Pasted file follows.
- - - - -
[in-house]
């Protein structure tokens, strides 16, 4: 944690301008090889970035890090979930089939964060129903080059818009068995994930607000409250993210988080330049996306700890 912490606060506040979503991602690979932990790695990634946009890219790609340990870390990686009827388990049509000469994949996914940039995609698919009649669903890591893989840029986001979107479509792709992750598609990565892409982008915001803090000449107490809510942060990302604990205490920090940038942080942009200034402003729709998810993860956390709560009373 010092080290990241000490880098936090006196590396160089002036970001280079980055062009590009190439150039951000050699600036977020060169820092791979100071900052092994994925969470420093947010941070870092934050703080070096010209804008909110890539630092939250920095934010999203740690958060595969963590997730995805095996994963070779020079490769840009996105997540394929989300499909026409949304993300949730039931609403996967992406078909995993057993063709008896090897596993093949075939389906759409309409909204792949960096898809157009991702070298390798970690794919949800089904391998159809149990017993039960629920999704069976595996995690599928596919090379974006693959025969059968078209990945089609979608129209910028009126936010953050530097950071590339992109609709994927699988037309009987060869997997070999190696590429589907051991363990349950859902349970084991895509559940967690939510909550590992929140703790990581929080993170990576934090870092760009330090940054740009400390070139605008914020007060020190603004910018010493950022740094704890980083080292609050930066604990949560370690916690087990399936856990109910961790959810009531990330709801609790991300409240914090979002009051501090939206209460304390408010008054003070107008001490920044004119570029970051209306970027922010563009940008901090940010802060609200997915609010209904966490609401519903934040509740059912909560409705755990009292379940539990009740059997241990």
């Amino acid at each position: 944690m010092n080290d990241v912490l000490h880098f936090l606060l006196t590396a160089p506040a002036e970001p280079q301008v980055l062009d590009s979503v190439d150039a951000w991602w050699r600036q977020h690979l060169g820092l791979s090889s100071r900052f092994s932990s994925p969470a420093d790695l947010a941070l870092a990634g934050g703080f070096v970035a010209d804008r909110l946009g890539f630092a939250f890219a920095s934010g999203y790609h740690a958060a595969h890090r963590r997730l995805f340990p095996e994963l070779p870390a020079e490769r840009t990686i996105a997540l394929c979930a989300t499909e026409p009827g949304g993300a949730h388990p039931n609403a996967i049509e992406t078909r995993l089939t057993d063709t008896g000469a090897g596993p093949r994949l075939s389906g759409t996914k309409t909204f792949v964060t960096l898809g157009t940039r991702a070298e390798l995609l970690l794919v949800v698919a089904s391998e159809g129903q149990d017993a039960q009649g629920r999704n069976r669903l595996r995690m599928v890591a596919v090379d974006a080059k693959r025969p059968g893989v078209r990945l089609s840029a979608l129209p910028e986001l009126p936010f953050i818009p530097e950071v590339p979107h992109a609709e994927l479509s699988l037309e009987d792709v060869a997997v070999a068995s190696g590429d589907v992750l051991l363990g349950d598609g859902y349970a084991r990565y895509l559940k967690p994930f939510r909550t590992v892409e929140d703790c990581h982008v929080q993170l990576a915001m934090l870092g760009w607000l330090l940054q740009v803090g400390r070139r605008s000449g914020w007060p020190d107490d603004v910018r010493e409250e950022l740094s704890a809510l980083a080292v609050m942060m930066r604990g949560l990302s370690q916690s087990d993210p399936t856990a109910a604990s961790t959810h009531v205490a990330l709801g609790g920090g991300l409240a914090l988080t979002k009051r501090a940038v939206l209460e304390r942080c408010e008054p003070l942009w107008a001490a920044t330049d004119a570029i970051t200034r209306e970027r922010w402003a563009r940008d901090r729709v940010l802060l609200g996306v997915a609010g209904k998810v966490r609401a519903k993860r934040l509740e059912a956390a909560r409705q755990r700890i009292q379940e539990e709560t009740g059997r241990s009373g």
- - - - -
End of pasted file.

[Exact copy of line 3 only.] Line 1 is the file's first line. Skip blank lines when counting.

């Amino acid at each position: 944690m010092n080290d990241v912490l000490h880098f936090l606060l006196t590396a160089p506040a002036e970001p280079q301008v980055l062009d590009s979503v190439d150039a951000w991602w050699r600036q977020h690979l060169g820092l791979s090889s100071r900052f092994s932990s994925p969470a420093d790695l947010a941070l870092a990634g934050g703080f070096v970035a010209d804008r909110l946009g890539f630092a939250f890219a920095s934010g999203y790609h740690a958060a595969h890090r963590r997730l995805f340990p095996e994963l070779p870390a020079e490769r840009t990686i996105a997540l394929c979930a989300t499909e026409p009827g949304g993300a949730h388990p039931n609403a996967i049509e992406t078909r995993l089939t057993d063709t008896g000469a090897g596993p093949r994949l075939s389906g759409t996914k309409t909204f792949v964060t960096l898809g157009t940039r991702a070298e390798l995609l970690l794919v949800v698919a089904s391998e159809g129903q149990d017993a039960q009649g629920r999704n069976r669903l595996r995690m599928v890591a596919v090379d974006a080059k693959r025969p059968g893989v078209r990945l089609s840029a979608l129209p910028e986001l009126p936010f953050i818009p530097e950071v590339p979107h992109a609709e994927l479509s699988l037309e009987d792709v060869a997997v070999a068995s190696g590429d589907v992750l051991l363990g349950d598609g859902y349970a084991r990565y895509l559940k967690p994930f939510r909550t590992v892409e929140d703790c990581h982008v929080q993170l990576a915001m934090l870092g760009w607000l330090l940054q740009v803090g400390r070139r605008s000449g914020w007060p020190d107490d603004v910018r010493e409250e950022l740094s704890a809510l980083a080292v609050m942060m930066r604990g949560l990302s370690q916690s087990d993210p399936t856990a109910a604990s961790t959810h009531v205490a990330l709801g609790g920090g991300l409240a914090l988080t979002k009051r501090a940038v939206l209460e304390r942080c408010e008054p003070l942009w107008a001490a920044t330049d004119a570029i970051t200034r209306e970027r922010w402003a563009r940008d901090r729709v940010l802060l609200g996306v997915a609010g209904k998810v966490r609401a519903k993860r934040l509740e059912a956390a909560r409705q755990r700890i009292q379940e539990e709560t009740g059997r241990s009373g």